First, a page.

As to how I incorporate Christ and hope into my writing, I wish I could claim that much insightfulness. The truth is that I never plan when or where Jesus is going to show up on the page. He just incorporates himself, usually taking me by total surprise. And as for the hope, I can’t imagine trying to write if I didn’t live a life of hope. What would be the point? I wouldn’t be true to myself—or God—if my stories didn’t have hope.

Great perspective. What do you hope your readers take away from A Far Way to Run?

We live in a broken world. No one is immune to the wounds it inflicts on our hearts. But the trauma and tragedy, the pain and suffering… those are not the end of the story. They are moments of refining that strengthen us for our roles in God’s larger story. We don’t have to like them (or be grateful for them), but we can use them for God’s purposes. Nothing that we have done or that has been done to us disqualifies us from having an irreplaceable role in God’s plan. 

What a great lesson. Which character in A Far Way to Run was easiest for you to write and why? Which character presented the biggest challenge?

Levi, my heroine’s prodigal brother, was surprisingly the easiest to write. I think, perhaps, because he is a little part of each of us. The part that wants to do what is right but isn’t always sure what that is or how to overcome the ease and temptation of doing wrong. He had come down to the “nothing left to lose” place in his life where he no longer wanted to hide his weaknesses, and became a sort of open book with his tortured soul.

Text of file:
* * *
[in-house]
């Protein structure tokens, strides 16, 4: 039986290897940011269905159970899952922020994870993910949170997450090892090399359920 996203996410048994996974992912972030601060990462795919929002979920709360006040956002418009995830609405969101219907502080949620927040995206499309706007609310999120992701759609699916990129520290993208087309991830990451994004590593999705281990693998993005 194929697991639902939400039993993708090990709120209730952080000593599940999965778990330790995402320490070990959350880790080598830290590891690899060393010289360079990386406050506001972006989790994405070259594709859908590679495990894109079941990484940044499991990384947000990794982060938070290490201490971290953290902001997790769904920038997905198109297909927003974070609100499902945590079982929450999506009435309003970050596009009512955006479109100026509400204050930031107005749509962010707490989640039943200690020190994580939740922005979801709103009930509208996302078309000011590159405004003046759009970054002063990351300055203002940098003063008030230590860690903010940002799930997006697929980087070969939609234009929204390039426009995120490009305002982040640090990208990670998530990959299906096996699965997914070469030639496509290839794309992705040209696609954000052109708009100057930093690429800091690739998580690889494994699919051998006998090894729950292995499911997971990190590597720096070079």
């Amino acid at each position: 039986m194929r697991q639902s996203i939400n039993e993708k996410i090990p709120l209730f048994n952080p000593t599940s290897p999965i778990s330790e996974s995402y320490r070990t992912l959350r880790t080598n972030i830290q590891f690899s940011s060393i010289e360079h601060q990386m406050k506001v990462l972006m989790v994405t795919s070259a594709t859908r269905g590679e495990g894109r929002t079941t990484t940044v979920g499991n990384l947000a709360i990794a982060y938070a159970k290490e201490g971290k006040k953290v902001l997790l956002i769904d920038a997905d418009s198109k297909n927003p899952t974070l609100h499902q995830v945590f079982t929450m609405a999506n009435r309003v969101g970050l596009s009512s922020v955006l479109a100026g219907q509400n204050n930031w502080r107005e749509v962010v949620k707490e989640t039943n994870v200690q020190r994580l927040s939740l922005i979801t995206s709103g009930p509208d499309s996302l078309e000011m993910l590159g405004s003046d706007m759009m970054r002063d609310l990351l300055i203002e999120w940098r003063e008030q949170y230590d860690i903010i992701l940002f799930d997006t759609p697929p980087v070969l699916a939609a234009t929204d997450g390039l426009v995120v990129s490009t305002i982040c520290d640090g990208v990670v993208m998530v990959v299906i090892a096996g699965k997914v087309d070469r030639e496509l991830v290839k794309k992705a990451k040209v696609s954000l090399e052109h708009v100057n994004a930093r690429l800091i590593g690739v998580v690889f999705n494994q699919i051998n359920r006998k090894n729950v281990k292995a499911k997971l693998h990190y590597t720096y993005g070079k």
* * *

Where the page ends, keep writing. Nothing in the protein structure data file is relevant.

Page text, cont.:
On the other hand, the hardest to write was the male protagonist. He had made mistakes and been wounded, but he was still working to keep those wounds hidden behind a curtain of anger and toughness. He didn’t know what to do with the heroine who pulled back the curtain and saw he actually had a tender heart. He was a challenge to write because I didn’t want readers to hate him, but he didn’t want anyone to like him.

What do you enjoy most about being a writer?